Can you name a groundbreaking, all-new car model that sold nearly a million units in its first model year, beating every other motor vehicle in the United States that year … and then couldn't even hit the 100,000 mark a mere three years later? Yes, that car was the notorious Chevy Citation, GM's replacement for the primitive-but-reliable Nova, and it was such an important piece of automotive history that I always photograph the rare examples that I find during my junkyard travels nowadays. Here's a fully loaded 1981 five-door hatch that I found in a Colorado yard a few months ago.
The Citation represented the results of a gigantic make-or-break investment by General Motors, one of the largest the company ever made, at a time when every car company needed a roomy, economical front-wheel-drive compact. On paper, it looked like a sure winner, and specially-prepped pre-production Citations convinced the automotive press that the Citation was going to leave smoldering craters where American Honda and Toyota dealerships once stood.
That snow-covered mountain in the background of the above photograph is Pikes Peak, by the way.
Unfortunately, the actual production Citations didn't drive nearly as well as the cars that produced all those glowing reviews in the automotive press. This had worked so well for the original Pontiac GTO, with a very nervous high-compression 421-cubic-inch in place of the production 389, that perhaps it seemed that a similar approach would work for the Citation 16 years later. Nasty torque steer, funky braking behavior and a bunch of highly publicized recalls took the shine off the image of the new Chevy in a hurry. Sales started out incredibly strong in 1980, then fell off a cliff. By 1986, the Citation was done.
This car has just about every option a Citation buyer could get in 1981 (when sales totaled 413,379 versus the 811,450 of the 1980 models), starting with the 110-horsepower V6 instead of the base Iron Duke four-banger.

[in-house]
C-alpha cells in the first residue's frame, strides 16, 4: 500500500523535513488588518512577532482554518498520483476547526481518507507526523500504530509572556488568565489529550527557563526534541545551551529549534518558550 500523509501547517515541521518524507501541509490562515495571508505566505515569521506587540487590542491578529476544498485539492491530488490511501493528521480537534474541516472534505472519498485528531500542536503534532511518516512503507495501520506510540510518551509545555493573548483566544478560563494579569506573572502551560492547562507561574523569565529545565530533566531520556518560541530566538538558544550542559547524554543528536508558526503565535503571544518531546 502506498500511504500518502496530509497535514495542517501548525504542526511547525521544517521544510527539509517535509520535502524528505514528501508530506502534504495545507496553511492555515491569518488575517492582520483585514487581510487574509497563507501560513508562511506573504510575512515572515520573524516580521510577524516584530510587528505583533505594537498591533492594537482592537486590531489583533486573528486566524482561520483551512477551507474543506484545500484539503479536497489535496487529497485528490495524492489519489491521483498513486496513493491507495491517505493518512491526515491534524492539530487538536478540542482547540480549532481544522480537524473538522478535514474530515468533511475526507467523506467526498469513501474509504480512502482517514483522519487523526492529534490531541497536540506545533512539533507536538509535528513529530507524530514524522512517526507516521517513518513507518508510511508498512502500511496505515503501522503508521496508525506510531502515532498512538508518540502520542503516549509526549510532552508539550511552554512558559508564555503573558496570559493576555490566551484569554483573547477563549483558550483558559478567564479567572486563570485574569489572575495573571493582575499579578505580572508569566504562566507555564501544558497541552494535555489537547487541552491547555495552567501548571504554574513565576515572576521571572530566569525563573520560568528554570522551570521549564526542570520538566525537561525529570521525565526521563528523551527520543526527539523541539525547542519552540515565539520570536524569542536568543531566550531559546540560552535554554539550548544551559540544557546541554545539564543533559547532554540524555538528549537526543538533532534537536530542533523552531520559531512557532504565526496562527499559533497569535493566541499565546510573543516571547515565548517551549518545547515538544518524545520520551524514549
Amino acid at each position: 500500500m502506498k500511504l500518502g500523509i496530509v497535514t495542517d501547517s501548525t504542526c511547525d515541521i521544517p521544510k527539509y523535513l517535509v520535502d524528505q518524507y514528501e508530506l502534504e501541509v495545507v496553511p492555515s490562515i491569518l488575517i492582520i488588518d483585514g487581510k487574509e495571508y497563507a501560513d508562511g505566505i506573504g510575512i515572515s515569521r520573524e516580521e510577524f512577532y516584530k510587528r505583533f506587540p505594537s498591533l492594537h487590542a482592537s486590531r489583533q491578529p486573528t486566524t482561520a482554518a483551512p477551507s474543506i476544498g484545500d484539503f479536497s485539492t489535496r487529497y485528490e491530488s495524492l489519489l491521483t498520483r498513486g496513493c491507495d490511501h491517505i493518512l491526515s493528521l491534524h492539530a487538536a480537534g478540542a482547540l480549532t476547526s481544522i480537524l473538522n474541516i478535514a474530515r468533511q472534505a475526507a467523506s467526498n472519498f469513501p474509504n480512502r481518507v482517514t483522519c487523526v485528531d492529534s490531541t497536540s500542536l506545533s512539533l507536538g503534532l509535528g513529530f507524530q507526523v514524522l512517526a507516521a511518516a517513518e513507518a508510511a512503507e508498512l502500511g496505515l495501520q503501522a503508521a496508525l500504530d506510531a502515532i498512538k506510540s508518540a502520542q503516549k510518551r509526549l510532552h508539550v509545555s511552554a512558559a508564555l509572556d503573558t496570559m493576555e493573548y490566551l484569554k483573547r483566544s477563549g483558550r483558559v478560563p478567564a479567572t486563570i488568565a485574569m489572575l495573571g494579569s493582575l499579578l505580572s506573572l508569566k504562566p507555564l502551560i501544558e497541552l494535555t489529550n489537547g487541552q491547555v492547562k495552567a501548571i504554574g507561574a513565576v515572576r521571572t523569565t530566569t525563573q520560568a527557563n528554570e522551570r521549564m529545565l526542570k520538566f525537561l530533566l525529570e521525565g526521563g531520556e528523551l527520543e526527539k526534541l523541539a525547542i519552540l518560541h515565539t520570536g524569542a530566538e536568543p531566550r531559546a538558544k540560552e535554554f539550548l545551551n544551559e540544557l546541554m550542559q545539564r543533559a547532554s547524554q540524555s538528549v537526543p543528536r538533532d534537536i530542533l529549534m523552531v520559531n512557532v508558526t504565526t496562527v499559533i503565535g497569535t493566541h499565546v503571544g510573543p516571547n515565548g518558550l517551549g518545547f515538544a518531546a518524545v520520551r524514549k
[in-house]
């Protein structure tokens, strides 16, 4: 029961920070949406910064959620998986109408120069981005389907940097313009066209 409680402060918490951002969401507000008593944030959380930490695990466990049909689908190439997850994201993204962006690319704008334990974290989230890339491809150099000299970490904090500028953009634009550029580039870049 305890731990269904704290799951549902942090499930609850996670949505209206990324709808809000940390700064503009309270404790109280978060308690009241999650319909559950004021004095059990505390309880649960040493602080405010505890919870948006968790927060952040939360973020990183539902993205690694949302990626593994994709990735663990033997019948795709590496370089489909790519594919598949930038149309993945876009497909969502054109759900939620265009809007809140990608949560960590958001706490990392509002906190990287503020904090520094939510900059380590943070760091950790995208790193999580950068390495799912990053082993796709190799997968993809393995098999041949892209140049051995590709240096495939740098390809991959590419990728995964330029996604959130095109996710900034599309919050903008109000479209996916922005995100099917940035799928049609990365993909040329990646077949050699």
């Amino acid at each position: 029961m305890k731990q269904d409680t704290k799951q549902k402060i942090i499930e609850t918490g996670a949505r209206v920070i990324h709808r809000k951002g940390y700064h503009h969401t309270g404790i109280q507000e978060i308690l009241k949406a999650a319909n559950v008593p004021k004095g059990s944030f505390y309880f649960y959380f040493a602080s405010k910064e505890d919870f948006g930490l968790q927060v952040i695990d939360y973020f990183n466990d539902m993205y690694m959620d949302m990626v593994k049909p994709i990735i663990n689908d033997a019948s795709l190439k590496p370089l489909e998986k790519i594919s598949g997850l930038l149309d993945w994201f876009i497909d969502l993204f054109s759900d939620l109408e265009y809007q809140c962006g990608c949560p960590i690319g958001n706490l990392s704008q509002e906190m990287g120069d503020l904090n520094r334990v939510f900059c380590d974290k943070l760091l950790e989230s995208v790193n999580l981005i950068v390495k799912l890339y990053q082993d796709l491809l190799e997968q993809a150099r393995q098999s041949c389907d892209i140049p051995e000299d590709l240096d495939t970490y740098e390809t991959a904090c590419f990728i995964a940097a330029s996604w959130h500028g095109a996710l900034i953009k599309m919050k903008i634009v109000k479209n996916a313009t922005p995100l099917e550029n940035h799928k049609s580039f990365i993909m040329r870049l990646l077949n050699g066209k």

I can't remember the last time I saw power windows in a Citation. While every car you can buy today has power windows, this was considered an extravagantly expensive luxury in 1981.
The peeling paint on this car suggests that it spent decades parked outside somewhere, forgotten.
Just as the Corvair and Fiero eventually became pretty good cars after an initial rough patch — in both cases, too late to save those cars— the Citation's underpinnings lived on in many later GM cars during the following couple of decades. The successful Buick Century rode on a Citation-based chassis until the 1996 model year, for example.
The astonishing reliability of the ugly-but-bulletproof first-generation Toyota Camry (which replaced the stolid, slow-selling US-market Corona starting in 1983) didn't do Citation sales any favors, at least in areas not prone to the predation of the Rust Monster. The Citation did get this snazzy red-velour-ish upholstery, though.
How do we appeal to the growing number of women entering the workforce in 1981? Why, let's dress a woman up in glasses and a skimpy outfit, of course! Call her Working Woman!
Brilliant idea Todd, now let's go out for that three-martini lunch.